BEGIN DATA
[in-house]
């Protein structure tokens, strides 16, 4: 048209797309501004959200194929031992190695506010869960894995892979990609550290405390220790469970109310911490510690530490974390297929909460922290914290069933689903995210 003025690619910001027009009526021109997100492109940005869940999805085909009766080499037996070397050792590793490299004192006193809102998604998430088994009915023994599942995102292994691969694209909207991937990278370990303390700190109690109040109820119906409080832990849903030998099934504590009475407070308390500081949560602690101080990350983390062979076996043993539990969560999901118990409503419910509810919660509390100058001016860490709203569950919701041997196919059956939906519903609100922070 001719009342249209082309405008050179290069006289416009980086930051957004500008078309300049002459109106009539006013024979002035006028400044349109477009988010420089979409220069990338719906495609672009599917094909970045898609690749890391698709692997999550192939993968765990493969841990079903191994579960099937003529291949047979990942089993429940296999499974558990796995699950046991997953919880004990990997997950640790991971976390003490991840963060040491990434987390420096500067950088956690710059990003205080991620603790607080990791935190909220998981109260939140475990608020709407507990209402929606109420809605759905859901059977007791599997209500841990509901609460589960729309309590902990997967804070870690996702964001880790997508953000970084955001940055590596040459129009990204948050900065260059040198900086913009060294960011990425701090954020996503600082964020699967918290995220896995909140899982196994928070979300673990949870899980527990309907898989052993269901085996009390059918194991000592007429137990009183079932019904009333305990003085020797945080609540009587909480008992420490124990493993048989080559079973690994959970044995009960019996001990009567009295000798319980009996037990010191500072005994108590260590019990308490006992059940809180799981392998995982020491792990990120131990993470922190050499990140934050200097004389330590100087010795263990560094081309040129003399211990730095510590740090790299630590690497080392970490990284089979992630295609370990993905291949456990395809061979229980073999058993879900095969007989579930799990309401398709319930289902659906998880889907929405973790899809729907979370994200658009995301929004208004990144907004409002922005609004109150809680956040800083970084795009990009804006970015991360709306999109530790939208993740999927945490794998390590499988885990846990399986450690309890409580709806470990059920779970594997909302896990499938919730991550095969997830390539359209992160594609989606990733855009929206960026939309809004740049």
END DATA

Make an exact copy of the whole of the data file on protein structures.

[in-house]
């Protein structure tokens, strides 16, 4: 048209797309501004959200194929031992190695506010869960894995892979990609550290405390220790469970109310911490510690530490974390297929909460922290914290069933689903995210 003025690619910001027009009526021109997100492109940005869940999805085909009766080499037996070397050792590793490299004192006193809102998604998430088994009915023994599942995102292994691969694209909207991937990278370990303390700190109690109040109820119906409080832990849903030998099934504590009475407070308390500081949560602690101080990350983390062979076996043993539990969560999901118990409503419910509810919660509390100058001016860490709203569950919701041997196919059956939906519903609100922070 001719009342249209082309405008050179290069006289416009980086930051957004500008078309300049002459109106009539006013024979002035006028400044349109477009988010420089979409220069990338719906495609672009599917094909970045898609690749890391698709692997999550192939993968765990493969841990079903191994579960099937003529291949047979990942089993429940296999499974558990796995699950046991997953919880004990990997997950640790991971976390003490991840963060040491990434987390420096500067950088956690710059990003205080991620603790607080990791935190909220998981109260939140475990608020709407507990209402929606109420809605759905859901059977007791599997209500841990509901609460589960729309309590902990997967804070870690996702964001880790997508953000970084955001940055590596040459129009990204948050900065260059040198900086913009060294960011990425701090954020996503600082964020699967918290995220896995909140899982196994928070979300673990949870899980527990309907898989052993269901085996009390059918194991000592007429137990009183079932019904009333305990003085020797945080609540009587909480008992420490124990493993048989080559079973690994959970044995009960019996001990009567009295000798319980009996037990010191500072005994108590260590019990308490006992059940809180799981392998995982020491792990990120131990993470922190050499990140934050200097004389330590100087010795263990560094081309040129003399211990730095510590740090790299630590690497080392970490990284089979992630295609370990993905291949456990395809061979229980073999058993879900095969007989579930799990309401398709319930289902659906998880889907929405973790899809729907979370994200658009995301929004208004990144907004409002922005609004109150809680956040800083970084795009990009804006970015991360709306999109530790939208993740999927945490794998390590499988885990846990399986450690309890409580709806470990059920779970594997909302896990499938919730991550095969997830390539359209992160594609989606990733855009929206960026939309809004740049």